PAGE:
Purpose is central to a good life.
Pursuing a career, raising a family, devotion to a vocation (job), and acquiring wealth are perhaps the most widespread long-term purposes that make life meaningful. Service to others and helping the needy are also often cited.
Purpose is similar to teleology¹, the idea that design and purpose are implicit in all living organisms. Until the modern age, philosophy followed Aristotle’s depiction of a teleological cosmos in which all things had a final purpose, (namely, to realize their implicit perfection).
Most modern philosophers of science have reversed the idea of purpose being inherent in nature. For instance, they do not consider the purpose of an eye as being “in order to see.” Rather, material cause-and-effect processes are credited with bringing about the eye organ as a function of chance and natural selection.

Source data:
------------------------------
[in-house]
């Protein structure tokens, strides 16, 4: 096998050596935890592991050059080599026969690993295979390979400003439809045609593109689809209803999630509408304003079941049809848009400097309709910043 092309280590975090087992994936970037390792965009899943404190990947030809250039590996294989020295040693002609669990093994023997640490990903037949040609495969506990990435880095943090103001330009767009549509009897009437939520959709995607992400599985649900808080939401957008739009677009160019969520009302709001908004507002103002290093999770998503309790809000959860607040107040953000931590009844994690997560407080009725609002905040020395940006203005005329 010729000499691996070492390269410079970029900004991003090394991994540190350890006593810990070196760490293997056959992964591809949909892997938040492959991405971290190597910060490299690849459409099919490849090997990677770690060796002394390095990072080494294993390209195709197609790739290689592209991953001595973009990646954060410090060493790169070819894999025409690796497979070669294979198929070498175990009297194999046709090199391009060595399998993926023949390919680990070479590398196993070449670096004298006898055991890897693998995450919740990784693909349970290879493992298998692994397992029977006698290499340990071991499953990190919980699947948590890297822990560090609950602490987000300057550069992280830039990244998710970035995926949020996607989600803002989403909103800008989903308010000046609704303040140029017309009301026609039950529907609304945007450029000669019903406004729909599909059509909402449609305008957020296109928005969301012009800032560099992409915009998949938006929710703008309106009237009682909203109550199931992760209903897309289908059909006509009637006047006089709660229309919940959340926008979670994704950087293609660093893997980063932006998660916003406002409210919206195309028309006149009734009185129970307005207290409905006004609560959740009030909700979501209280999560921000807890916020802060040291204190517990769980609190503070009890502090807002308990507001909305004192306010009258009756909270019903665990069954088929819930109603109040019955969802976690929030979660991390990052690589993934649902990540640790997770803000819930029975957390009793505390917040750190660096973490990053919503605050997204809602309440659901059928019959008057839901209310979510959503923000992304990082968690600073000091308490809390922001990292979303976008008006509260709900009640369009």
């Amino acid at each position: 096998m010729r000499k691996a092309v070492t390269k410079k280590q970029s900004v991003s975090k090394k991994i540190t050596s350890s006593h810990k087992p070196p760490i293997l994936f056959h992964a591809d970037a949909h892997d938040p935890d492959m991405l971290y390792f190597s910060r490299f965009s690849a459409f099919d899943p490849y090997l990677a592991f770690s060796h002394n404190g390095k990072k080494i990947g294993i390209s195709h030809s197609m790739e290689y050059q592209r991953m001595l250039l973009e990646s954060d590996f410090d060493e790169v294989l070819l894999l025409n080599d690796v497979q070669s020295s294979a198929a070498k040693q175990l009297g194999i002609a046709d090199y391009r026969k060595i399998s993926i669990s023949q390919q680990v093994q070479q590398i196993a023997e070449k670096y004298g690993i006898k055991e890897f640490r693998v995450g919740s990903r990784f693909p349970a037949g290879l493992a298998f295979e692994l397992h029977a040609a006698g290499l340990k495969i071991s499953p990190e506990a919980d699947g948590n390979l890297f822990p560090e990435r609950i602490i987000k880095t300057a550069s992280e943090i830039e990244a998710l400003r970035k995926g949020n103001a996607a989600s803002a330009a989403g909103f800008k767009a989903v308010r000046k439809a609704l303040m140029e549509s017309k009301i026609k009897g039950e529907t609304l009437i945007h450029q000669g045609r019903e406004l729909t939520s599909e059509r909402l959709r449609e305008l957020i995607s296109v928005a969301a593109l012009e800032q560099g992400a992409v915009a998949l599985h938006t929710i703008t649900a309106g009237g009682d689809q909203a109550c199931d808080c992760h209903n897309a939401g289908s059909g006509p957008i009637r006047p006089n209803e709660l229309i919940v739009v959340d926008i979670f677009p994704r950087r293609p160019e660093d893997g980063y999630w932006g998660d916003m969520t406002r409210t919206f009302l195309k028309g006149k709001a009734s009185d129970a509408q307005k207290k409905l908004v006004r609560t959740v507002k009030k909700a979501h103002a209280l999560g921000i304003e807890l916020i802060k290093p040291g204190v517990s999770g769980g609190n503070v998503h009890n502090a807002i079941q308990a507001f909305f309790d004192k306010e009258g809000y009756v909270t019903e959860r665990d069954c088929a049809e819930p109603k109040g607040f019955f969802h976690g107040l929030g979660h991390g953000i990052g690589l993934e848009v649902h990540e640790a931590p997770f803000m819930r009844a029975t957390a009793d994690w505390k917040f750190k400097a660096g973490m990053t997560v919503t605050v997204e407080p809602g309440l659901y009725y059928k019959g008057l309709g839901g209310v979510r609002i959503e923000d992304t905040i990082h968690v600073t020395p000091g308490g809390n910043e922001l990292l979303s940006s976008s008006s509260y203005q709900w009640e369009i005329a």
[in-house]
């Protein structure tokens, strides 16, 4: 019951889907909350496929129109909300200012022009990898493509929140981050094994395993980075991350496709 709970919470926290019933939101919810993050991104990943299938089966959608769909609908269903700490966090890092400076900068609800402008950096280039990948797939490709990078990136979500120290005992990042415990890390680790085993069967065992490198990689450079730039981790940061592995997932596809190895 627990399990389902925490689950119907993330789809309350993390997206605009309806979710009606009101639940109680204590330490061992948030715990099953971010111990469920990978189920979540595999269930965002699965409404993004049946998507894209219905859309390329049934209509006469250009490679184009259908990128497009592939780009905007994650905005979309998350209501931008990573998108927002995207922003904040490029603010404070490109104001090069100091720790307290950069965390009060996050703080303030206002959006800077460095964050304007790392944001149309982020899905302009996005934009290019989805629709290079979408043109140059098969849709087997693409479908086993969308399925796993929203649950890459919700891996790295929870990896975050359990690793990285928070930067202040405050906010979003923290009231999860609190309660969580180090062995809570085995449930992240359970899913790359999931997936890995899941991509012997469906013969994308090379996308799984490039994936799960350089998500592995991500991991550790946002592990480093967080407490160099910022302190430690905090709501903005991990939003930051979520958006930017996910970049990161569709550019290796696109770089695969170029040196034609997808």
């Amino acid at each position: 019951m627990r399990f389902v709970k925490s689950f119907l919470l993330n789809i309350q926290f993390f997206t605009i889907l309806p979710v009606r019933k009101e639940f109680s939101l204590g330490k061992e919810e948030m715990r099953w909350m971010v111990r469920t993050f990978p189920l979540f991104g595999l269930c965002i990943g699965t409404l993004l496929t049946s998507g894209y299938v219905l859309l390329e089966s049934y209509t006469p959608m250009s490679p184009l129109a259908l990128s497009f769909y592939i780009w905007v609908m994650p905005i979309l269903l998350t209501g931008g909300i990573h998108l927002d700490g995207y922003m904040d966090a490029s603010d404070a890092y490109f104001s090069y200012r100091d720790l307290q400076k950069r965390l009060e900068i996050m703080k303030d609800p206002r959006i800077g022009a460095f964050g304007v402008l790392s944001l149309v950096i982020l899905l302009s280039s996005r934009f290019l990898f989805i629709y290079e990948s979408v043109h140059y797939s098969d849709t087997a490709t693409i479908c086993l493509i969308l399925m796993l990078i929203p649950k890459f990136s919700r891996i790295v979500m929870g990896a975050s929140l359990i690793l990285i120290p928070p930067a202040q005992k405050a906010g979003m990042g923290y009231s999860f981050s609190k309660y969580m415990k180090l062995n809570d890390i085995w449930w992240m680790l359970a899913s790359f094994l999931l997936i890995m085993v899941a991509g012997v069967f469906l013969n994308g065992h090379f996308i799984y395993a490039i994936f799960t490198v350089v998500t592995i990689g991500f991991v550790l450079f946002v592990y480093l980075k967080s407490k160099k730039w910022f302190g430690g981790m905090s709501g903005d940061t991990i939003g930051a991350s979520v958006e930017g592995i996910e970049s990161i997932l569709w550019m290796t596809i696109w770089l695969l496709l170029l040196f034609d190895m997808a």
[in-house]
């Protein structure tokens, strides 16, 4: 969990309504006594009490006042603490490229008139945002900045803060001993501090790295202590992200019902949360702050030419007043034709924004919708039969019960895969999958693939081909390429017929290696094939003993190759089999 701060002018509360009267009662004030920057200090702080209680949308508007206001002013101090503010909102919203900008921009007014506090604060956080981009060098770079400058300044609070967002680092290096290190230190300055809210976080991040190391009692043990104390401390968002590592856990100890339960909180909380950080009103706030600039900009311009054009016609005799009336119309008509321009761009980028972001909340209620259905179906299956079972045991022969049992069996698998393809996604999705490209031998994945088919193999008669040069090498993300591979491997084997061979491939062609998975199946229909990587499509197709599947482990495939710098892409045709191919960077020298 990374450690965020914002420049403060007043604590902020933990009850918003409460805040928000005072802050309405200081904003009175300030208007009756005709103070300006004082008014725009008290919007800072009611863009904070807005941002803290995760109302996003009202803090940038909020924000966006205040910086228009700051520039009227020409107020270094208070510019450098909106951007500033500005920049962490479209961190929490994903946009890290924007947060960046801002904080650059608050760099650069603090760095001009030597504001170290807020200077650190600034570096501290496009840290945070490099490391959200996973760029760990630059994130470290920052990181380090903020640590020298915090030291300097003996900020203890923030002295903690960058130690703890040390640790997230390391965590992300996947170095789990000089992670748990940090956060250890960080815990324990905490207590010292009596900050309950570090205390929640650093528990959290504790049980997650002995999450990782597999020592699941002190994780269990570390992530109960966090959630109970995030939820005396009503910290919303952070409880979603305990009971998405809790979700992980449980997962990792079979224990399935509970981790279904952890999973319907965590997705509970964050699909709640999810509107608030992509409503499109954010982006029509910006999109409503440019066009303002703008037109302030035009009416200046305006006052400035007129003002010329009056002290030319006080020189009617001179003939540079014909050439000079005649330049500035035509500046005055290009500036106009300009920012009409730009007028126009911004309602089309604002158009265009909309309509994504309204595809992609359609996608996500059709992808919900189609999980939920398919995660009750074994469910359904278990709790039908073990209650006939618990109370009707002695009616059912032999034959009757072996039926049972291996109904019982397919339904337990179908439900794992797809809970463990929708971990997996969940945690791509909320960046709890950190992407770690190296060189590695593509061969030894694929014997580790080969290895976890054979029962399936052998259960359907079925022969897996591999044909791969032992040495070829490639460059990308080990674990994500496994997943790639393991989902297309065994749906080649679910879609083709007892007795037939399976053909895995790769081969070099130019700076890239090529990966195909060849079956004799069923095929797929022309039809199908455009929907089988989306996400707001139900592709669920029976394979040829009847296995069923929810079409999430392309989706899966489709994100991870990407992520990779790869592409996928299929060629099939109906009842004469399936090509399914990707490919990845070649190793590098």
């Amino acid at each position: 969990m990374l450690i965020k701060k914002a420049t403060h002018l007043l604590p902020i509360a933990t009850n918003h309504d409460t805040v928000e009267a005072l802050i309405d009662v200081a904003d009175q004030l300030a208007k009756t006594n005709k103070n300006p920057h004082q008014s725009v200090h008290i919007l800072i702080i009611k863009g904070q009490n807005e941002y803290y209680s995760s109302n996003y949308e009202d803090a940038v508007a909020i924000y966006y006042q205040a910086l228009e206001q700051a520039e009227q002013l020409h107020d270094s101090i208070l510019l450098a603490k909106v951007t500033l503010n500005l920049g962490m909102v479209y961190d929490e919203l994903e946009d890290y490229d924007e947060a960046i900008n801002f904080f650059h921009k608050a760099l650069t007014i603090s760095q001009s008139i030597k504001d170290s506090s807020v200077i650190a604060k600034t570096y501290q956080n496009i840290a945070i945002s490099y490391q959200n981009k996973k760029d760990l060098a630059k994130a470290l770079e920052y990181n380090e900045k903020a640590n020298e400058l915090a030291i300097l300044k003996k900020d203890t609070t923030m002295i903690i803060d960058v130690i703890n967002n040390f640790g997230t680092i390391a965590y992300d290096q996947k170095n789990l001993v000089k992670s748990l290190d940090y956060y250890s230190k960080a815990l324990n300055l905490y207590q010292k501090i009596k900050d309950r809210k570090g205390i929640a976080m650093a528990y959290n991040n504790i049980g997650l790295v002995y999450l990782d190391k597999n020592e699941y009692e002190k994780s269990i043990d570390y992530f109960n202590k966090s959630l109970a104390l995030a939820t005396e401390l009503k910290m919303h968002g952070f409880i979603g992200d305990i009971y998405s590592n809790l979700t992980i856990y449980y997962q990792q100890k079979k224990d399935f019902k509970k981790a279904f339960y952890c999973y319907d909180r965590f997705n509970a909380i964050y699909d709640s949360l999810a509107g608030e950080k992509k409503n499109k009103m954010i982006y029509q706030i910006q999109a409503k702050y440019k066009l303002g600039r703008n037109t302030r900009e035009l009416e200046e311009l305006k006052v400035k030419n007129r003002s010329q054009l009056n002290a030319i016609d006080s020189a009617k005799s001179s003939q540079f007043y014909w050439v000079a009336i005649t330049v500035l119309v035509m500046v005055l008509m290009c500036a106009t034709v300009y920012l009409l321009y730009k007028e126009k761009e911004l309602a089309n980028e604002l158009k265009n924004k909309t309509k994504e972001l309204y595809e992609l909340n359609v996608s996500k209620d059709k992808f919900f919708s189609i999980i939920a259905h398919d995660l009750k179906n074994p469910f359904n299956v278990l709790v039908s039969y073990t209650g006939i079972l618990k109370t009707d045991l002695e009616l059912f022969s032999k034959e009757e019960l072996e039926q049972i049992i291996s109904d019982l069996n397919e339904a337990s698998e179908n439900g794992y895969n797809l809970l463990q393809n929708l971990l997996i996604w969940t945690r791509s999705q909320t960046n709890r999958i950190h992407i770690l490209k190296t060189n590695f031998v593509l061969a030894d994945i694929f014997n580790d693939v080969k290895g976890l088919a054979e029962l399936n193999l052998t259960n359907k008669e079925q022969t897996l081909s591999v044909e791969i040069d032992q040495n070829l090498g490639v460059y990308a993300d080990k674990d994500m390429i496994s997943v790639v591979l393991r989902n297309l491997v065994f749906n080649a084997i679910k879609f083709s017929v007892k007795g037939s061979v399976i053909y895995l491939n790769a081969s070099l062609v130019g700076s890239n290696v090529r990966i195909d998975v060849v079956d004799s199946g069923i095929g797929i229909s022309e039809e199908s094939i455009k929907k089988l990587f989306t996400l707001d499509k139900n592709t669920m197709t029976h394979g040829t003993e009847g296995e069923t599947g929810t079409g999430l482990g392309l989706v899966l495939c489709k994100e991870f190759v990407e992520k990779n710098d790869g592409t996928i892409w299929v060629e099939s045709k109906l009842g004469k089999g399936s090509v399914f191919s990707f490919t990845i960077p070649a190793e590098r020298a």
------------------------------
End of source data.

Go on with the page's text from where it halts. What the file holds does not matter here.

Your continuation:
The difference is similar to that between a cause pushing from behind (i.e., movements of billiard balls) and a cause pulling from ahead (i.e., the movement of a growing plant seeking light). Teleology or purpose helps us to understand that living things fulfill a purpose established by design at Creation. The richest understanding of this idea is found in traditional Christianity.
Purpose is foundational to human life, to social organization and to business. No one goes into business without a purpose. Thus, the clarification of purpose is the most powerful engine of success known. Purpose is the foundation of all planning.
1Teleology: The doctrine of the final causes of things; specif. (Biol.), the doctrine of design, which assumes that the phenomena of organic life, particularly those of evolution, are explicable only by purposive causes, and that they in no way admit of a mechanical explanation or one based entirely on biological science; the doctrine of adaptation to purpo